Fall is the perfect time to watch the foliage around us explode in color. Deep reds, bright yellows and cozy oranges shimmer in the wind for just a few weeks before the branches are once again bare and the cold weather ensues.
But why do leaves change color in the fall, and while we’re at it, why do they fall off their trees at all?
Why do leaves change color and fall?
What leaves do for a tree
In a nutshell, leaves make food for the plant they are attached to, whether that be a tree, a shrub or a flower. Leaves are connected to its plant through a vascular system that carries these nutrients around the plant, similar to how our human vascular system carries blood around our body. They do this all through a process called photosynthesis, a system you probably remember learning about way back in middle school.
During the warmer months that make up spring and summer, leaves work constantly to convert sunlight into nutrients for the plant. Chlorophyll, the chemical that gives leaves that green color, absorbs light energy and contains it in the leaf, which then interacts with the natural enzymes found in plant cells found in the leaf. That reaction between the light energy and the enzymes helps to break down the chemical components in the water (supplied to the plant from the roots), breaking it down into oxygen and hydrogen.
The hydrogen reacts with the carbon dioxide found in the plant enzymes to create a form of sugar, and that sugar is what’s funneled through the plant’s vascular system to provide the nutrients the tree needs to grow. Any remaining oxygen is released through miniscule pores found on the leaf’s surface.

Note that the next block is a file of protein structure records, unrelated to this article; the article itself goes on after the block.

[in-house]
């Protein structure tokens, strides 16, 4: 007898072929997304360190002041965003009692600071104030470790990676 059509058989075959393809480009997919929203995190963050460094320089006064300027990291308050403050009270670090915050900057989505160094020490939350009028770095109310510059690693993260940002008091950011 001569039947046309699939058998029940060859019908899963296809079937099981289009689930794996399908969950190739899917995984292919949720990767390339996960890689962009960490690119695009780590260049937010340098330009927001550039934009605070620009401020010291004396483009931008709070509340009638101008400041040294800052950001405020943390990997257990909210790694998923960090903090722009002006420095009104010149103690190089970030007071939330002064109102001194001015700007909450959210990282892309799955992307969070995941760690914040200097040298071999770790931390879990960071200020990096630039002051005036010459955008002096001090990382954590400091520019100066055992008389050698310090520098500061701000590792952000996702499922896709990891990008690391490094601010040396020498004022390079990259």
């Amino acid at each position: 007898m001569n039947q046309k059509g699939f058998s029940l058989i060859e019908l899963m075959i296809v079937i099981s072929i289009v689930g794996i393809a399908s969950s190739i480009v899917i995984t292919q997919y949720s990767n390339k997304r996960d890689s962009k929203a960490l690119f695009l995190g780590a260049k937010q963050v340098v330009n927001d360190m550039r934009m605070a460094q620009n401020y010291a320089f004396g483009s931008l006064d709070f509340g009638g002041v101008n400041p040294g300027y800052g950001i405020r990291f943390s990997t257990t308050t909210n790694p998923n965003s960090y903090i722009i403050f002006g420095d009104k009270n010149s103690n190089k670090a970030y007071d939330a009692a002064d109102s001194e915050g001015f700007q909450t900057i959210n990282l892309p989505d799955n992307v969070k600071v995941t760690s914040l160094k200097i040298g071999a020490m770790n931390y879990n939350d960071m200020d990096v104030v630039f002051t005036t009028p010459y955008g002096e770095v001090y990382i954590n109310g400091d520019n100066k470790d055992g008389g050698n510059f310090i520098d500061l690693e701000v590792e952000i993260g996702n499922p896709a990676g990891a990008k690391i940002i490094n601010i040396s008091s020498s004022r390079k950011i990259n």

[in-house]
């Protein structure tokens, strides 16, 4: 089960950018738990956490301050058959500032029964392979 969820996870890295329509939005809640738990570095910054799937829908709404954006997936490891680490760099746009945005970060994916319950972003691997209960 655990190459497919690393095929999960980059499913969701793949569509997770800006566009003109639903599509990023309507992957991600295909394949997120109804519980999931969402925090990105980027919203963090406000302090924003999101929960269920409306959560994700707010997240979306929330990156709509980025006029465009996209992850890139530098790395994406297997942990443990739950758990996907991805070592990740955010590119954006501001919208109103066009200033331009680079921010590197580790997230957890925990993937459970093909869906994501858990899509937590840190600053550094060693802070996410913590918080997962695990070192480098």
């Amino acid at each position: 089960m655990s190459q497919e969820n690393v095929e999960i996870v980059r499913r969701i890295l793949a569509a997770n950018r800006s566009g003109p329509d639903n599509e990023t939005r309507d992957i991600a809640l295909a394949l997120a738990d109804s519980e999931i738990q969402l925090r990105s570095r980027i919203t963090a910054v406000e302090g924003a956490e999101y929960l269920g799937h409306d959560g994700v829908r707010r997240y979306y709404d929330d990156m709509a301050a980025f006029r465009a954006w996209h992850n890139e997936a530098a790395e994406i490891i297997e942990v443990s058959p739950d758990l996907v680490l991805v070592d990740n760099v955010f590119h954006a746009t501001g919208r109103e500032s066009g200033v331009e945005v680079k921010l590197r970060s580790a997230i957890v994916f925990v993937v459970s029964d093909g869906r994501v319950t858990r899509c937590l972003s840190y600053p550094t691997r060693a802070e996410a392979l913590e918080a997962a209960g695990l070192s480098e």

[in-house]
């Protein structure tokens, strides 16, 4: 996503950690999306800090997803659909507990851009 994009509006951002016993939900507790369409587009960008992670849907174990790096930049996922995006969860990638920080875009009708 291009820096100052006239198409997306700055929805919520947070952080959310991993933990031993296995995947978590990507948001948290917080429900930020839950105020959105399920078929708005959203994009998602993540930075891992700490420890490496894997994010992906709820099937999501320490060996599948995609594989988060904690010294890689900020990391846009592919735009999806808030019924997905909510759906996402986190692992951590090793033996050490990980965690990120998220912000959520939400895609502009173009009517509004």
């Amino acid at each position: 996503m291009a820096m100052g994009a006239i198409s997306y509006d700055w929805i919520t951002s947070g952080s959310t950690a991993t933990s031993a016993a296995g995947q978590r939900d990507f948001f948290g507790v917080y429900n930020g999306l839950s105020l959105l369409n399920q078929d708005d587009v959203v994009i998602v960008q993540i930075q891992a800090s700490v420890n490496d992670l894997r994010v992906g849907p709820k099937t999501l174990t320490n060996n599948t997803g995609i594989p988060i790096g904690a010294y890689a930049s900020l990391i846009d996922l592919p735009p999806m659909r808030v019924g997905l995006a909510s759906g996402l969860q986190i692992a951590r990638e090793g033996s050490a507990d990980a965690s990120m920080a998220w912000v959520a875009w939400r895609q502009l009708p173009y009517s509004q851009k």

Leaves are falling all around…
Not all trees are able to handle the colder weather later in the year, so they drop their leaves until spring peaks its sunny head around the corner a few months later.
Interestingly enough, leaves don’t just fall off with a strong breeze or a cold wind; the trees actually shove the leaves off! If anything, this season should be called “Push” rather than “Fall,” if we want to be scientifically accurate. But anyway…
If we think of leaves as solar-powered cooks, then during the summer months these tiny cooks are working all day every day to make the most of that bright sunlight, all the while depositing an abundance of food and nutrients into the plant. It’s a great system, and those leaves make it well-worth the effort of keeping them around full-time.
In the colder months, though, the days are much shorter and the sun is not nearly as direct. The quality and quantity of sunlight decreases with each passing day, and the tree has to decide if it wants to keep its staff of full-time chefs all winter long, or if it wants a break. It takes a lot of nutrients to keep leaves alive, and if the leaves themselves aren’t able to make a lot of nutrients in the first place, then the tree can be quickly sapped of its reserve. Plus, if the water in those leaves gets cold enough to freeze, then the leaves could die completely and damage the tree’s vascular system.